One afternoon, a patient walked into our office without an appointment with tooth pain. After telling me her symptoms, she burst into tears. Through sobs she apologized for crying and said that she has been having difficulties in her life and has been struggling with finances and personal problems. She kept trying to choke back tears and said that she had tried different offices but she was turned away because they had told her that she was an adult and adults should not cry for dental treatment. She was experiencing hardships and on top of it all, she had excruciating pain.
I listened and told her, "You can cry in front of me and I am going to help you."
It was as if a huge burden was taken off her shoulders. In that moment, in seeing her struggle to get the care she needed, I saw the reason I do what I do—to care and to show compassion. I could listen and provide what care was in my power. After treatment to alleviate pain, she shook my hand. In that moment, I could see how by simply listening and caring, I was honoring her humanity.
Now I cannot do all the things, all the time. But I can sure do something every day and you can too.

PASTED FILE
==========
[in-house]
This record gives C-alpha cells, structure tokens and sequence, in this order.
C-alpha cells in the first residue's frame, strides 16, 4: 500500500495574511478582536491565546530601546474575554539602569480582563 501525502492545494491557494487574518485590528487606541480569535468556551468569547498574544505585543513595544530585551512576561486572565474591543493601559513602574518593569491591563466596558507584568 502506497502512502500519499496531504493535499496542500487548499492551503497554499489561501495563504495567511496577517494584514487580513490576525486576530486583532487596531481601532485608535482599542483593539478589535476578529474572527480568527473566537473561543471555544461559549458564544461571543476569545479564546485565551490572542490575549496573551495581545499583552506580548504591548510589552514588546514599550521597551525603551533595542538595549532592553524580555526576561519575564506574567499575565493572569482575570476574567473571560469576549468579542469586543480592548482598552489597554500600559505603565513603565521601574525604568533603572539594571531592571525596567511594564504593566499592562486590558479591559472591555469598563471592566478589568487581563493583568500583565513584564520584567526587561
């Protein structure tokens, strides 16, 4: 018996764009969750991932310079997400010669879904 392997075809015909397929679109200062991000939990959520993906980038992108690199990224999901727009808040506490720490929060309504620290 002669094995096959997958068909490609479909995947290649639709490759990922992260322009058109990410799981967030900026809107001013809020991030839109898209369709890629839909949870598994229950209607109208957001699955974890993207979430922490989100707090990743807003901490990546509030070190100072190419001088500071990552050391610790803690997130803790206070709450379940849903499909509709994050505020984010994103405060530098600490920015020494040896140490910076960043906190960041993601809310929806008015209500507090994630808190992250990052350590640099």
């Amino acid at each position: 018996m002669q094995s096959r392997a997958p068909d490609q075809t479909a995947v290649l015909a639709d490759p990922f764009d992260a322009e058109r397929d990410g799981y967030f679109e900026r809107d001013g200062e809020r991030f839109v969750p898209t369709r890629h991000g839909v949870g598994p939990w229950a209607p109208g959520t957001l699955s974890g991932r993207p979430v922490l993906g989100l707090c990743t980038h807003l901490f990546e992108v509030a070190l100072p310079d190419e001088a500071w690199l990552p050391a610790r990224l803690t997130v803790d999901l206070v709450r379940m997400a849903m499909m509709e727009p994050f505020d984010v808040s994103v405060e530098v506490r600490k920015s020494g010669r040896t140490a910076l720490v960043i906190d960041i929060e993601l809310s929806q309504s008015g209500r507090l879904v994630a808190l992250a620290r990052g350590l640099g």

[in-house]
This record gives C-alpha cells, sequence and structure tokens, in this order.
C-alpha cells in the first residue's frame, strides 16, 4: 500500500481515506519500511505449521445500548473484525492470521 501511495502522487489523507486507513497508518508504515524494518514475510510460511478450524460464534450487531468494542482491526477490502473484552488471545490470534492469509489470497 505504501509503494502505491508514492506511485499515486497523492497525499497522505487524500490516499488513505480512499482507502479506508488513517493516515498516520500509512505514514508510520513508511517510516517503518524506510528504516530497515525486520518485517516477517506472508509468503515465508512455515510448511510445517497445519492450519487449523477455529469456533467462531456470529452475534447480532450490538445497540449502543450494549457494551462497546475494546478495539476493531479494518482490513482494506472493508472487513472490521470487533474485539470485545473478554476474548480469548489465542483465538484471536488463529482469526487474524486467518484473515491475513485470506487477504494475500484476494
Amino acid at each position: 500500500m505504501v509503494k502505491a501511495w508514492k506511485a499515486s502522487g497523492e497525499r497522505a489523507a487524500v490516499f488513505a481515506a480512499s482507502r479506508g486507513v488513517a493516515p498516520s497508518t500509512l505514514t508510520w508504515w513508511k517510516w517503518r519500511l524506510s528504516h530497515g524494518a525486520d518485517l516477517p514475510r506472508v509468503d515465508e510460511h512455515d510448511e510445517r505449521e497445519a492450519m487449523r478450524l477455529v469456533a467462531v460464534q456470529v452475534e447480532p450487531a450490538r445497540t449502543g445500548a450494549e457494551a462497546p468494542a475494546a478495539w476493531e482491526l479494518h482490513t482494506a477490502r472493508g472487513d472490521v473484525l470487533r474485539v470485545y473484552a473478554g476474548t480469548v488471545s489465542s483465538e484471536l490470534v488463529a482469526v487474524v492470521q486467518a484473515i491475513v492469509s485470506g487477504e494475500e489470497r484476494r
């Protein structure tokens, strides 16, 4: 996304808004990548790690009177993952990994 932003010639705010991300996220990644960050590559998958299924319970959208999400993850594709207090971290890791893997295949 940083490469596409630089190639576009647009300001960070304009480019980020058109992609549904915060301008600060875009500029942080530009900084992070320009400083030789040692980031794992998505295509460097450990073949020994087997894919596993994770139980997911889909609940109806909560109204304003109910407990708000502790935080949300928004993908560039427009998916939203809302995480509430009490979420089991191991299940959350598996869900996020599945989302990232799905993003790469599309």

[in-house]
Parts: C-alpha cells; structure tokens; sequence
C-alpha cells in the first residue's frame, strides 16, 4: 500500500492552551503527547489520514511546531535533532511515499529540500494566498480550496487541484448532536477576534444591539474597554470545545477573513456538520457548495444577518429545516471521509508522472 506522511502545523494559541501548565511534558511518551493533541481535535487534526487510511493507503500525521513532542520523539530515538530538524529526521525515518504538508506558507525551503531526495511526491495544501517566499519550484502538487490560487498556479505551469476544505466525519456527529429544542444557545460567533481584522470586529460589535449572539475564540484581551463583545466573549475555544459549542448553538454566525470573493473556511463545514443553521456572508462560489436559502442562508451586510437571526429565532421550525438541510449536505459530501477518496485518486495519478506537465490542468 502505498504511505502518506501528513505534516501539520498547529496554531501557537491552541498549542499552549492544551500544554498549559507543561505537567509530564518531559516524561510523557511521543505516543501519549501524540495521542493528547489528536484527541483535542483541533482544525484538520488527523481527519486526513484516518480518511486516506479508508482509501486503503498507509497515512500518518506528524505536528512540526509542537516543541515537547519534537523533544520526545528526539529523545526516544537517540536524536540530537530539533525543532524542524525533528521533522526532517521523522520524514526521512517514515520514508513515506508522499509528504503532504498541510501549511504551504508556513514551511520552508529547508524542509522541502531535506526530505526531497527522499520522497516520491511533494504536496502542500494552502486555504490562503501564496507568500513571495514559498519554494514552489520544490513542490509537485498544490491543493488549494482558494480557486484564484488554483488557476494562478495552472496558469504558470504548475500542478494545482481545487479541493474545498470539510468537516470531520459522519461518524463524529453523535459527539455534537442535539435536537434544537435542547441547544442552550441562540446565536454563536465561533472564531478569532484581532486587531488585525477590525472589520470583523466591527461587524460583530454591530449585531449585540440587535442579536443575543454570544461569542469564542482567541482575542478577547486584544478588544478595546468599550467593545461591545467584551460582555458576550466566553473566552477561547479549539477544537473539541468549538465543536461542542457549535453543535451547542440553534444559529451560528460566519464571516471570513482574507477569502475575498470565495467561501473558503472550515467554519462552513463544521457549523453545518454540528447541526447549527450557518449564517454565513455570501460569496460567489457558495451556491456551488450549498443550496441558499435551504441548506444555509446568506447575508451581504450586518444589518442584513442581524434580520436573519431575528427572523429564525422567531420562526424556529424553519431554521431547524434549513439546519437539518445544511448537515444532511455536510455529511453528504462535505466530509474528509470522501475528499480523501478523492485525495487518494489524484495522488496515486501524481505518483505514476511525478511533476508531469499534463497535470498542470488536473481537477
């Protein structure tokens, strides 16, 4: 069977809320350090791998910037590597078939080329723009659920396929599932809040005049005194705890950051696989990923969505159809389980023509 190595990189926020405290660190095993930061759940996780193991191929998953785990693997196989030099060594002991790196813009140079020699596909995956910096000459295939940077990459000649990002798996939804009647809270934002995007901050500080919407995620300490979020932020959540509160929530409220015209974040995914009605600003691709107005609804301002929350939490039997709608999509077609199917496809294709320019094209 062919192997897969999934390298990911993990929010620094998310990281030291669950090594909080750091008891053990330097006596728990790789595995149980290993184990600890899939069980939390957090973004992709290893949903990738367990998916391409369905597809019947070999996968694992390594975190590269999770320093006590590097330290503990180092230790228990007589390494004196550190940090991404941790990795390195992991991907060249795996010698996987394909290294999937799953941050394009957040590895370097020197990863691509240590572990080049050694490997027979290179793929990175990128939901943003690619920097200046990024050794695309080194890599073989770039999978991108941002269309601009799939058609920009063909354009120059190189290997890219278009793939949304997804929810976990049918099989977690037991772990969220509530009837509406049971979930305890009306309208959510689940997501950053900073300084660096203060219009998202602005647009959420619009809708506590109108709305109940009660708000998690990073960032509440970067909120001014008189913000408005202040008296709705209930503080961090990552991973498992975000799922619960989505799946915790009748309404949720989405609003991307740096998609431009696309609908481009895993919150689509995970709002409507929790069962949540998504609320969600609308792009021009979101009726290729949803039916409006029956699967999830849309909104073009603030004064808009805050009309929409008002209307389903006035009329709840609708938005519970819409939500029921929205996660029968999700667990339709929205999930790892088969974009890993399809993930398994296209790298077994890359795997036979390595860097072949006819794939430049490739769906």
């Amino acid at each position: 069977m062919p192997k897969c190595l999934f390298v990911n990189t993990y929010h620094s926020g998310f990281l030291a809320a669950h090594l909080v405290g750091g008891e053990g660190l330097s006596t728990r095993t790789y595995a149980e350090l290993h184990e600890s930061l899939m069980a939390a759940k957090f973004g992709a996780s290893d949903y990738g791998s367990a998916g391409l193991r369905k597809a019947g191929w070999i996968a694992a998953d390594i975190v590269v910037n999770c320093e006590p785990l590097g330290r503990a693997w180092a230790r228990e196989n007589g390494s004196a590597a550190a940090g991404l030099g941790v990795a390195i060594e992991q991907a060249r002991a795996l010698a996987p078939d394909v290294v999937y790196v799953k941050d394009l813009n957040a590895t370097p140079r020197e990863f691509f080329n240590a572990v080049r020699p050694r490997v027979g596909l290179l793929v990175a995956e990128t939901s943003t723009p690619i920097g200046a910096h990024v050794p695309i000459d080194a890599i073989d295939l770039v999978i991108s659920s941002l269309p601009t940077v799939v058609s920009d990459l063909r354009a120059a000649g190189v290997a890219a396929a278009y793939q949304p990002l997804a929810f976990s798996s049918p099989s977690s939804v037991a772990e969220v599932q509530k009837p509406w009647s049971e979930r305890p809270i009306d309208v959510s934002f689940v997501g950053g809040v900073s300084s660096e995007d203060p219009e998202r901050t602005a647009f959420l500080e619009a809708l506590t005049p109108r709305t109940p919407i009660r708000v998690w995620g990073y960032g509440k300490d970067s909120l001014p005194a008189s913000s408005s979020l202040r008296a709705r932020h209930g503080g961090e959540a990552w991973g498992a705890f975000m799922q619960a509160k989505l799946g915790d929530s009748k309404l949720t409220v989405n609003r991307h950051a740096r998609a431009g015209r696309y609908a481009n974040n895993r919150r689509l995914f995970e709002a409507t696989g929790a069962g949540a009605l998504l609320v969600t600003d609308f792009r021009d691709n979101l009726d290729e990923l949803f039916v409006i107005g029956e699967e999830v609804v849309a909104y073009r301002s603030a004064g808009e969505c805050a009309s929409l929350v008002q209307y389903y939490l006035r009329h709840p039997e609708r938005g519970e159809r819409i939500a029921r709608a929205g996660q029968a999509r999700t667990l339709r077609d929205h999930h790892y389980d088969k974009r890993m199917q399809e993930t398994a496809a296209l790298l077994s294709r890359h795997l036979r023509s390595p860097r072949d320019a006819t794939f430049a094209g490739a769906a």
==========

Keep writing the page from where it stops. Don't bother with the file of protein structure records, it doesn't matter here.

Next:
We are all in different phases and stages in life that limit what we can do. And we each have our own struggles and burdens. Still, even in our own busy lives, we can advocate for others. At minimum, we can care and we can love and we can pray. Today's Responsorial Psalm says, "Lord, come to my aid!" Let us be His hands and feet.
We are called to care for the most helpless among us—the elderly, the unborn, the disabled, the refugee, the poor, the incarcerated, the exploited.
It took one person advocating for Jeremiah to draw him out of cistern in today's First Reading. It takes one person to advocate. Be that person.
We each have our own struggles and burdens. Still, even in our own busy lives, we can advocate for others. // @Substance_SoulClick to tweet
Take a look at what the Catechism teaches us about helping others.
Dr. Samantha Aguinaldo-Wetterholm is a wife to Paul, mom to three little ones, and practices dentistry at a public health community center for low income families in the Bay Area, California. She (unashamedly) thinks ice cream is its own food group, loves anything Harry Potter, does not leave the house without wearing sparkly earrings, and is an enthusiastic proponent of the Oxford comma. She is a contributing author to our children's devotional prayer book, Rise Up. Find out more about her here.